With some interest, I’d been following the new thinking around happiness. It’s not just smiles and cupcakes and lolcats. It’s a combination of small pleasures and higher purpose. That led me to look at the case for happiness in other spheres. Companies are starting to care about employee happiness. Countries are tracking national happiness as a counterpoint to the GDP. Big thinkers in behavioral economics are coming to the conclusion that money doesn’t mean happiness.
Right now, our design goals are conversion, which is money, and attention, which is also money. What if our goals went beyond that? A lot of people may think that is crazy, I suppose. But what if we started to care about the whole person at the other side of the screen or the device? Our practice is already grounded in empathy, but can we break down what that really means and make it a measurable goal?
Every day it seems like there is new research cropping up about how technology is making us miserable.
You set up a quite elaborate research study to discover what experiences bring us the most joy. Can you briefly explain your setup?
Pamela: I knew that if it was possible to research all the negatives, it must be possible to research the positives. I also knew as a researcher that it would be difficult to get at emotions, especially positive emotions, since people tend to have a negative bias when they remember their technology experiences. When technology is working well, it is invisible, or a means to an end.
Working in design, we actually share this bias. We work with more of a disease model. We take a “sick” interface, diagnose the problems through observation or data collection or discussion, prescribe solutions, and then, maybe if we have time, give out a lollipop at the end in the form of a cute mascot or a cheeky error message.
Even though I followed the lead of happiness researchers in other fields, looking to global happiness and happiness at work for study design and looking to data science for tracking tools and algortihms and looking to positive psychology for models, I had to get creative. I started out with an online study, partly to try out an in-house tool we were developing at Change Sciences. Like most research, that opened up new questions. So I followed up with diaries, interviews, and social listening to get at what happiness really means when it comes to technology.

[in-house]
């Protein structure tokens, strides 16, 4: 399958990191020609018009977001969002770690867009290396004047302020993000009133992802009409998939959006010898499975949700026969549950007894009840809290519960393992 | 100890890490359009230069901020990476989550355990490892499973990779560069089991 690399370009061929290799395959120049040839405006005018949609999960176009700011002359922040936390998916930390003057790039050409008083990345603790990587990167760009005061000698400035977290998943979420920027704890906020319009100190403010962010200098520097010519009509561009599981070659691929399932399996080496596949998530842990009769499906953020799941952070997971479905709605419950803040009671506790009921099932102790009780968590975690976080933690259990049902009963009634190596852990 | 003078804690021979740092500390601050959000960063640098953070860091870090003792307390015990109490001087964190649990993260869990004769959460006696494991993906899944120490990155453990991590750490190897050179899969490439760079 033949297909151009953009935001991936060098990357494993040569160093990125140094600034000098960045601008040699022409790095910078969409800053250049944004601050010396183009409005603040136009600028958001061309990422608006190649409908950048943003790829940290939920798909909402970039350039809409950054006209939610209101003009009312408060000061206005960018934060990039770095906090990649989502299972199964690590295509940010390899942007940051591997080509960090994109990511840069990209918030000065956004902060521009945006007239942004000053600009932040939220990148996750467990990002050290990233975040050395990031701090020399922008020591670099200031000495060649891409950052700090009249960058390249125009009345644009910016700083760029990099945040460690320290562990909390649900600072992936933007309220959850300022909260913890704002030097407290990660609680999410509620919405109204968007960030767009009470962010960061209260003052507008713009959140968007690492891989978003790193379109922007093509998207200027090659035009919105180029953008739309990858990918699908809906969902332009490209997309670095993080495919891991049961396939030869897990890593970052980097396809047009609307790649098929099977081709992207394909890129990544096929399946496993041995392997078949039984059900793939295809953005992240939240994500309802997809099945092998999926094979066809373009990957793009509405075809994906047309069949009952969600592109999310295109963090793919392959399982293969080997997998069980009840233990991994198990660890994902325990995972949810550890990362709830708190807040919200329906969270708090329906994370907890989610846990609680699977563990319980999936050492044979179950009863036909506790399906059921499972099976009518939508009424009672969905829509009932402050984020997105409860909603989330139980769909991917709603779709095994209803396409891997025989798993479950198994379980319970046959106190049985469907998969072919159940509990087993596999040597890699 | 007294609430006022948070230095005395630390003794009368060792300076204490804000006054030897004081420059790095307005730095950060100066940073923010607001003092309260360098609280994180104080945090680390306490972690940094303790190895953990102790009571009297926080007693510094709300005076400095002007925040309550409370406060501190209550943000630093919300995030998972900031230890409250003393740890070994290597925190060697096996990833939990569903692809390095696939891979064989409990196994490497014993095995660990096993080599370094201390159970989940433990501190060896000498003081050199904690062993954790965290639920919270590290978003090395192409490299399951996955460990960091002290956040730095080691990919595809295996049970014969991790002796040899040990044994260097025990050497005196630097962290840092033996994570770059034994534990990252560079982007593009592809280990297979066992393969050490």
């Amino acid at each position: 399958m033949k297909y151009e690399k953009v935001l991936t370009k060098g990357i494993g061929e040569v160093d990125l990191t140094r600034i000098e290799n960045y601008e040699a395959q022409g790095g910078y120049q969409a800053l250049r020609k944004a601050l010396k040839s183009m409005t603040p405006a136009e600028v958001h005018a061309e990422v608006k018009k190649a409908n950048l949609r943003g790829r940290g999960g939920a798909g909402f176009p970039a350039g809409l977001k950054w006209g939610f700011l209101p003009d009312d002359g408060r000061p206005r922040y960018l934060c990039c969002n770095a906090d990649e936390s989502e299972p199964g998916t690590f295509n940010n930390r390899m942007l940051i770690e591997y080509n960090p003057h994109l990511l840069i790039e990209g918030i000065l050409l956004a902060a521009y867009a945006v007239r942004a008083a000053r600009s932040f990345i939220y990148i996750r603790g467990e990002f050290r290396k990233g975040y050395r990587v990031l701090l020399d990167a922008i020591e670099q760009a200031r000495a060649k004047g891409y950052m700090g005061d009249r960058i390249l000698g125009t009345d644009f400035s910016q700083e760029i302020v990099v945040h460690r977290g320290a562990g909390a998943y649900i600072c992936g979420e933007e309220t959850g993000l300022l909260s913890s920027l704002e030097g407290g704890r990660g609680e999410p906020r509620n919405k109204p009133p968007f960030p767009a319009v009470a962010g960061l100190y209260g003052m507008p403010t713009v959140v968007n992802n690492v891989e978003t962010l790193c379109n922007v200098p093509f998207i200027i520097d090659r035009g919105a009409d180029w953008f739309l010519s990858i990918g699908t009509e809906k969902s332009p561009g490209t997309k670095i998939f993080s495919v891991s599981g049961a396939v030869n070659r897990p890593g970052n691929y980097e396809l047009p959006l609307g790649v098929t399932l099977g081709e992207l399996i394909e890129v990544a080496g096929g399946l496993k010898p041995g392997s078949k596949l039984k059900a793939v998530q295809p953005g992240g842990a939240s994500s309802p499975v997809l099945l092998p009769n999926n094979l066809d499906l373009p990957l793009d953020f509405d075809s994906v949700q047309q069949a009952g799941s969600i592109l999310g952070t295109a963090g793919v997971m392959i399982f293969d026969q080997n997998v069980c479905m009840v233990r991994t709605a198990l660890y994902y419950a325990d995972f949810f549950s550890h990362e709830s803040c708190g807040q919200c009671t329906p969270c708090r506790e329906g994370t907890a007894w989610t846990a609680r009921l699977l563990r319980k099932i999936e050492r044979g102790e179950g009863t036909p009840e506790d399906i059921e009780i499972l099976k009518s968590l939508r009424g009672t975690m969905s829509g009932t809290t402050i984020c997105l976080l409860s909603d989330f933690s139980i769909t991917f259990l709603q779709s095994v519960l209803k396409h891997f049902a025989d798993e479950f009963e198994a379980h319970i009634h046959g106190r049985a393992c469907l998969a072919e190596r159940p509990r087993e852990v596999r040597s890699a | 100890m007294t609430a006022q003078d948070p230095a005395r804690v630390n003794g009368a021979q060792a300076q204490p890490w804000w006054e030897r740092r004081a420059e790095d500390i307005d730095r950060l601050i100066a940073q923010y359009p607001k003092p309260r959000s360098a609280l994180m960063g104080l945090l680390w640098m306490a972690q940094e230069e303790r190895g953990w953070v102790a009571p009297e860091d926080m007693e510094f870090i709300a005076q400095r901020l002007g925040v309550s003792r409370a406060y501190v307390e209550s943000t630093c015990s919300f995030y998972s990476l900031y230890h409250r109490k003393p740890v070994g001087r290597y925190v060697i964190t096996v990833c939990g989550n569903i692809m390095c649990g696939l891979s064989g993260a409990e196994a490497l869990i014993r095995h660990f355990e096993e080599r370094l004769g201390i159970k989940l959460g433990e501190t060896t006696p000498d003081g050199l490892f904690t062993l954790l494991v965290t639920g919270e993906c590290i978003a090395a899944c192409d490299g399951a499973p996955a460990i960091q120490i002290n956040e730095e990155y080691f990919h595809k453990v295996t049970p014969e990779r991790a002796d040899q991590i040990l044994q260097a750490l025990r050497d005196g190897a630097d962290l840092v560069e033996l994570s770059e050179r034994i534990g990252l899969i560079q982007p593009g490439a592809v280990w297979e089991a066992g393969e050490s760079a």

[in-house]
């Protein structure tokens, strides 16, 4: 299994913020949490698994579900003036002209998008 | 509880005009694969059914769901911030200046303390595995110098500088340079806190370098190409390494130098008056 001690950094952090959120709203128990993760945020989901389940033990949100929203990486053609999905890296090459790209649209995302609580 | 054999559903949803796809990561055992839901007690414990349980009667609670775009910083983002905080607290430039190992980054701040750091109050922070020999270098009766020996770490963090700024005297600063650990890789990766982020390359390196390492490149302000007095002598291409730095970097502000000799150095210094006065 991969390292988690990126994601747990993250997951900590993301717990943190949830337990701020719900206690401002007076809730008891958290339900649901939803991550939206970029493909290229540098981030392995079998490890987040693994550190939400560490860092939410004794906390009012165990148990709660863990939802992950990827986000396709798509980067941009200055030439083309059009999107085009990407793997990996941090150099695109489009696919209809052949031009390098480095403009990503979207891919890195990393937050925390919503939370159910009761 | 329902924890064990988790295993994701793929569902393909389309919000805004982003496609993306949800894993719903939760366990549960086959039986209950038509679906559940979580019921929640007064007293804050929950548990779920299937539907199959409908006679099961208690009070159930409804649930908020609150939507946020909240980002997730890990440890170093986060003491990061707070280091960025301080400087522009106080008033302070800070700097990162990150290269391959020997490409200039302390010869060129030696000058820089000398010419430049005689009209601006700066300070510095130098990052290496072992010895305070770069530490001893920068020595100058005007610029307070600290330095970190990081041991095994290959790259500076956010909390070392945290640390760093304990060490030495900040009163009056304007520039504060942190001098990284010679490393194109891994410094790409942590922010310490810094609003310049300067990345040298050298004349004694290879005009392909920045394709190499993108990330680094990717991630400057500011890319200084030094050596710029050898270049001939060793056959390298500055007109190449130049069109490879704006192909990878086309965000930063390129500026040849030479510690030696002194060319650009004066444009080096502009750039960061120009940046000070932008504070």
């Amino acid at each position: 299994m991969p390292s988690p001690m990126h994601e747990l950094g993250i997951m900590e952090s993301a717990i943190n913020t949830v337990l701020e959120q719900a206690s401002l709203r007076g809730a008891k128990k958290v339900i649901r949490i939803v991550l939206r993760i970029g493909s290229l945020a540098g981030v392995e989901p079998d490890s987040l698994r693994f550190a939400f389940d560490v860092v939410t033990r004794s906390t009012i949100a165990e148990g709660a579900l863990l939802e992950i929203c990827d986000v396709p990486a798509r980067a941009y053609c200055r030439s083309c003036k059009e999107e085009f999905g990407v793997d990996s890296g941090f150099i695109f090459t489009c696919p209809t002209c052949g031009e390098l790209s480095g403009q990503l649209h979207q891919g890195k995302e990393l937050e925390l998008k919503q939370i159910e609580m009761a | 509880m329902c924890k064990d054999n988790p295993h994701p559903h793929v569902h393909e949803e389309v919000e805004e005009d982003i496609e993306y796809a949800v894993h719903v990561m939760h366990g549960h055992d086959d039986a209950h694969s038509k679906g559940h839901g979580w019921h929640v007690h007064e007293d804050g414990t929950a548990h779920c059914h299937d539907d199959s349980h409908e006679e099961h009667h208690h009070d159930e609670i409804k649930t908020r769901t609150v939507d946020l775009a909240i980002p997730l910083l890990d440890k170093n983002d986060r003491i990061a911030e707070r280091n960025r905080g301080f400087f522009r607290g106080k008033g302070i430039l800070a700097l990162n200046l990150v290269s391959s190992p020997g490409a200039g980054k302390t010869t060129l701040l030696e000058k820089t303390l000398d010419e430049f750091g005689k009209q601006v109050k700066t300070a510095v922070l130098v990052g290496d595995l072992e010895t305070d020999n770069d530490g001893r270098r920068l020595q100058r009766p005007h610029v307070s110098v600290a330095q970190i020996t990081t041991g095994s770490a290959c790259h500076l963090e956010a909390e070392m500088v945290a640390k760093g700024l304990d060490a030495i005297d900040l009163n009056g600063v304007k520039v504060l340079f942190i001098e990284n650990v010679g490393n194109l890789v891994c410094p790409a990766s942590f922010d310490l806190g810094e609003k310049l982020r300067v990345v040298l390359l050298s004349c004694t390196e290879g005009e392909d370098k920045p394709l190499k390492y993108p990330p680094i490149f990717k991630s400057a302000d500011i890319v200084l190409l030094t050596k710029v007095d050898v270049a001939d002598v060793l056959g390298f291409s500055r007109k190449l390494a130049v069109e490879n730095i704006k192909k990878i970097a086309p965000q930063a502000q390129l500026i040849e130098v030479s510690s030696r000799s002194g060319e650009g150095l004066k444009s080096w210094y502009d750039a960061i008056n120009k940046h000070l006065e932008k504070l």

In short, happiness is about amplifying human abilities, fostering new and deep connections, and challenging ourselves to grow.
What was your main finding?
Pamela: Truly, our happiness online in many ways mirrors our happiness offline. It’s built on feelings of trust and autonomy. We want deeper and more nuanced connections to each other, our communities, and the the world. We want to challenge ourselves to grow in new ways. And we want to feel creative. I think this is a special feature of tech happiness. I wonder if technology doesn’t feel intrinsically creative because if nothing else, it is always the new next thing.
In short, happiness is about amplifying human abilities, fostering new and deep connections, and challenging ourselves to grow. The best experience with technology open up these possibilities.